Born in Cornwall in 1809, Lander accompanied the explorer Hugh Clapperton in the exploration of Nigeria. Clapperton died in 1837 at Sokoto and Lander, the sole surviving European, eventually arrived back in Britain, via Kano and travels through the Yoruba interior, in 1828. Lander was commissioned by the British government to trace the extent of the river Niger, accompanied by his brother John. During this expedition the sculptural piece was collected. It was presented to Lander at the Borgu village of Kaiama. The stool is undoubtedly of Yoruba craftsmanship and is in all likelihood a piece made in the town of Old Oyo. Commenting on the art of the Yoruba, Lander wrote, “the natives of that part of Africa appear to have a genius for the art of sculpture, which is in great repute with them; and some of their productions rival, in delicacy, any of a similar kind that I have seen in Europe.”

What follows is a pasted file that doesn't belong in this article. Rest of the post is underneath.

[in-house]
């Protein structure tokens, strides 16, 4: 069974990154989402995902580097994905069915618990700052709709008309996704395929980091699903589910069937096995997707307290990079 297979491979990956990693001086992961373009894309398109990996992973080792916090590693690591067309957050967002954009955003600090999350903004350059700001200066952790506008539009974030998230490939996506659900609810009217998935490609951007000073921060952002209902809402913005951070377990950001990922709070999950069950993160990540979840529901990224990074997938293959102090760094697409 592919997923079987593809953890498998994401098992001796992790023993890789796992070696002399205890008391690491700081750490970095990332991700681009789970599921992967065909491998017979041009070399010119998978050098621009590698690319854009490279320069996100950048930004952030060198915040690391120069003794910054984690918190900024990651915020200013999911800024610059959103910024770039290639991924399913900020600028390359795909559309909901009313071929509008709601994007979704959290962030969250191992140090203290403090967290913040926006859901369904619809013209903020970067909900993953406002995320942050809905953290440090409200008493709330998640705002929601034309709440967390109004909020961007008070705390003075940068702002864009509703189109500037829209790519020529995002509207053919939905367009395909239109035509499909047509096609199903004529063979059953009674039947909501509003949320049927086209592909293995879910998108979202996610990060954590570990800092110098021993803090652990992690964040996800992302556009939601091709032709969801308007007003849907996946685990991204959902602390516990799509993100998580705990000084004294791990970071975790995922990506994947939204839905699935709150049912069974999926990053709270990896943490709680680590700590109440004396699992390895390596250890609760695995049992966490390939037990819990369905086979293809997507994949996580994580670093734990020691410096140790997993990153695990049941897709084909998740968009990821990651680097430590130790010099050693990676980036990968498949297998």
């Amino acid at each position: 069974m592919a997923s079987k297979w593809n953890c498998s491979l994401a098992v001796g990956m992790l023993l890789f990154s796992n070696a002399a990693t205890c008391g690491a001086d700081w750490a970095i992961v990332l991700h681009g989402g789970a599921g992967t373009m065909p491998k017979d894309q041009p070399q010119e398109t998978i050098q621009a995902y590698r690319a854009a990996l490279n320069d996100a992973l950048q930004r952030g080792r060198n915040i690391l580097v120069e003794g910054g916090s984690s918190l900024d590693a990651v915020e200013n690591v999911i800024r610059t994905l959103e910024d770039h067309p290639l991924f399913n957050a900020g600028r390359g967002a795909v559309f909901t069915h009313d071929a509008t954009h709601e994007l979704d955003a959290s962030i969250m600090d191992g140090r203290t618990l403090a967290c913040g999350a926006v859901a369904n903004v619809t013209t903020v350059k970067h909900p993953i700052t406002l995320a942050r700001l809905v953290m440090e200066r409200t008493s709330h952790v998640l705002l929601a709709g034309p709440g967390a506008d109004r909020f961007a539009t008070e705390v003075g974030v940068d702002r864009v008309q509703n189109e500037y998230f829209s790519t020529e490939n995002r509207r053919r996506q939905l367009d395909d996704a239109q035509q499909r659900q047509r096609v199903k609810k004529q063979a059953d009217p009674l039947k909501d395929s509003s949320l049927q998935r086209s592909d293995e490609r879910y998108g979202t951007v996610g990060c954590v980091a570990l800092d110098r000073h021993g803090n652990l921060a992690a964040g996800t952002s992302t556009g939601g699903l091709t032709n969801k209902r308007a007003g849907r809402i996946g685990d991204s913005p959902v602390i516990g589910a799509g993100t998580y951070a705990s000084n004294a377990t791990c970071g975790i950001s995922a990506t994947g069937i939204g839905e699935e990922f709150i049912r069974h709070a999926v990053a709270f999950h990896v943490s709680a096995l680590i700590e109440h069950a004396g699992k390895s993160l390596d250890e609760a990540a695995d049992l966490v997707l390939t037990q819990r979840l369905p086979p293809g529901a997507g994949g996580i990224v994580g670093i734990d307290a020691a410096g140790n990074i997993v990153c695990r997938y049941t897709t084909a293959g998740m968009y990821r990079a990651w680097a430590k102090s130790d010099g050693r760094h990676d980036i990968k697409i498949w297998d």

The work is not carved in one piece. Various components were carved separately and fitted or nailed together. Similarly constructed carved stools are still to be seen in the Meko district of western Yoruba. The stool must have been sent back to England independently and was housed in the British Museum until recently.
What is left out of Lander’s story? The other side – the story of history in Africa. So: why was the stool in Kaiama? What was the Oyo empire doing at this time? Were they looking for influence? Lander’s story is told as though he was the centre of the world, but in fact he was a single white explorer blundering around in a highly political situation that he could not know about.
The John Randle Centre has revived the story and asked for the stool back. This is a story of gift and restitution.